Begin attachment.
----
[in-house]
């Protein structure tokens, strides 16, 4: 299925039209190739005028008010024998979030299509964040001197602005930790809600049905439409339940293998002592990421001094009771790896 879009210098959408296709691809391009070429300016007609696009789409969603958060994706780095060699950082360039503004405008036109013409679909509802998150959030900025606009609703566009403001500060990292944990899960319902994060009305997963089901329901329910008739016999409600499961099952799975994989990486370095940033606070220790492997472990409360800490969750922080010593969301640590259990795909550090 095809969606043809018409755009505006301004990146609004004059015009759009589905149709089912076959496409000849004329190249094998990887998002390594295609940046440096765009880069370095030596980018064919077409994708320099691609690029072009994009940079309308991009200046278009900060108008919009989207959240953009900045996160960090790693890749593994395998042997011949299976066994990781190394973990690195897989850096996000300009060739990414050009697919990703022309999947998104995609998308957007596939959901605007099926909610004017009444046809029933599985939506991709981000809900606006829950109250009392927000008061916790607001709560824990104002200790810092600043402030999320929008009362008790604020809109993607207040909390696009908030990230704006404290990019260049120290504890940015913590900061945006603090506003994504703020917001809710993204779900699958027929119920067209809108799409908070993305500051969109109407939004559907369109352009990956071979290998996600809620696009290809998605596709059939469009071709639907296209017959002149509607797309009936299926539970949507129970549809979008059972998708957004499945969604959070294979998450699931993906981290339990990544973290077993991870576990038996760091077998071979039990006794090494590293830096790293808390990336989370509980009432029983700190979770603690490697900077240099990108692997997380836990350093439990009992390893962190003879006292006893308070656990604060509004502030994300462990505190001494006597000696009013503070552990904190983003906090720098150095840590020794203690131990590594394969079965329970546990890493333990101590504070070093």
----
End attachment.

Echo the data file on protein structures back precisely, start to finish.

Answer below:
[in-house]
């Protein structure tokens, strides 16, 4: 299925039209190739005028008010024998979030299509964040001197602005930790809600049905439409339940293998002592990421001094009771790896 879009210098959408296709691809391009070429300016007609696009789409969603958060994706780095060699950082360039503004405008036109013409679909509802998150959030900025606009609703566009403001500060990292944990899960319902994060009305997963089901329901329910008739016999409600499961099952799975994989990486370095940033606070220790492997472990409360800490969750922080010593969301640590259990795909550090 095809969606043809018409755009505006301004990146609004004059015009759009589905149709089912076959496409000849004329190249094998990887998002390594295609940046440096765009880069370095030596980018064919077409994708320099691609690029072009994009940079309308991009200046278009900060108008919009989207959240953009900045996160960090790693890749593994395998042997011949299976066994990781190394973990690195897989850096996000300009060739990414050009697919990703022309999947998104995609998308957007596939959901605007099926909610004017009444046809029933599985939506991709981000809900606006829950109250009392927000008061916790607001709560824990104002200790810092600043402030999320929008009362008790604020809109993607207040909390696009908030990230704006404290990019260049120290504890940015913590900061945006603090506003994504703020917001809710993204779900699958027929119920067209809108799409908070993305500051969109109407939004559907369109352009990956071979290998996600809620696009290809998605596709059939469009071709639907296209017959002149509607797309009936299926539970949507129970549809979008059972998708957004499945969604959070294979998450699931993906981290339990990544973290077993991870576990038996760091077998071979039990006794090494590293830096790293808390990336989370509980009432029983700190979770603690490697900077240099990108692997997380836990350093439990009992390893962190003879006292006893308070656990604060509004502030994300462990505190001494006597000696009013503070552990904190983003906090720098150095840590020794203690131990590594394969079965329970546990890493333990101590504070070093």